Histological results

Histomorphometrical analysis after six weeks of healing revealed that the area of new bone was significantly greater in the autograft group concerning the central area of the defect zone (p < 0.001) as well as the cortical defect zone (p < 0.002) (Figure 3.). All defects showed new bone formation, but only in the autograft group defects regenerated entirely (Figure 4.). Occasionally, in the CPG group calcium phosphate granules were embedded in newly formed bone. Evidently, in these cases the newly formed bone was guided over the surfaces of the granules. Overall, only in small isolated areas of the defects within the granules newly formed bone infiltrated its' pores (Figure 5.). In general, the histological findings were in accordance with the results of the histomorphometrical analysis and the X-rays. There was regular bone healing in all animals of both groups. The sections stained with toluidine blue showed a physiological bone remodelling in all specimens. The presence of multinucleated giant cells/macro phages was more prominent in the autograft group. At the margins of the central area of the defect zone both resorption and new bone formation could be observed more intensively in the autograft group and stronger remodelling was seen in the adjoining cortical bone. The autograft group was superior to the CPG group even in the semiquantitative assessment of the osseous bridging in both observed areas of the defect (Figure 6.). No inflammatory reaction was found in relation to any of the grafting materials.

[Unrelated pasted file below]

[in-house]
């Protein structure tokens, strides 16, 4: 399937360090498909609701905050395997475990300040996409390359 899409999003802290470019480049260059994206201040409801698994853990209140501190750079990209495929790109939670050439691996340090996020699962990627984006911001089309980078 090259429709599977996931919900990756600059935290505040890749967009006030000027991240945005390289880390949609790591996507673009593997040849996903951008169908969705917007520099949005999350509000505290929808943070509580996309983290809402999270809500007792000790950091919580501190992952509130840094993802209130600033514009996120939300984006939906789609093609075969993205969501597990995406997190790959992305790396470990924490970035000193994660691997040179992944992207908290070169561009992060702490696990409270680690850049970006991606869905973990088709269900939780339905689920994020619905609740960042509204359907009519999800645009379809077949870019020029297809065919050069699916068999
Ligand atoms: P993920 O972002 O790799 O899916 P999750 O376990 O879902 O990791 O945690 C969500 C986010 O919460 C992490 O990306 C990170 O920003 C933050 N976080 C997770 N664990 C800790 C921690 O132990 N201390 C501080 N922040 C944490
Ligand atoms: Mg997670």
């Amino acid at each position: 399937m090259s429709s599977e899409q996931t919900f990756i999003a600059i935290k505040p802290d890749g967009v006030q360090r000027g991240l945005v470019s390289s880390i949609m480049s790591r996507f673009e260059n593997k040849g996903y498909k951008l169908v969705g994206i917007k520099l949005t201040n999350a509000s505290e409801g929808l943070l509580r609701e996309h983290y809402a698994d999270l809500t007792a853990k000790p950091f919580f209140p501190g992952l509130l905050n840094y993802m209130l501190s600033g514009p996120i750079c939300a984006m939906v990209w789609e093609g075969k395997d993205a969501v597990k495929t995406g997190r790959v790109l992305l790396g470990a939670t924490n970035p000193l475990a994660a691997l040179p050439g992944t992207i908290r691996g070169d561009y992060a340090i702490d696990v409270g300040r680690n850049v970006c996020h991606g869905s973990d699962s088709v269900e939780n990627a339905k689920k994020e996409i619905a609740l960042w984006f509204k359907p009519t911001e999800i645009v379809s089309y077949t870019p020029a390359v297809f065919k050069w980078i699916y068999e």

thumbnailFigure 3. Histomorphometrical analysis of the area of new bone in relation to the total defect area concerning the central as well as the cortical defect zone. In both defect zones the area of new bone was significantly higher in the autograft group (central area of the defect zone: p < 0.001 autograft group versus CPG group, cortical defect zone: p < 0.002 autograft group versus CPG group).

thumbnailFigure 4. Histological sections of the autograft and CPG group 6 weeks after surgery (original magnification X 6.7). Four defects of the autograft group (a) regenerated entirely. a: Autograft group, b: CPG group.

thumbnailFigure 5. Histological sections of the CPG group 6 weeks after surgery (original magnification X 20). Only some of the calcium phosphate granules are embedded in newly formed bone.

thumbnailFigure 6. Semiquantitative analysis of osseous bridging. a: semiquantitative analysis of the cortical defect zone, b: semiquantitative analysis of the central defect zone.

Discussion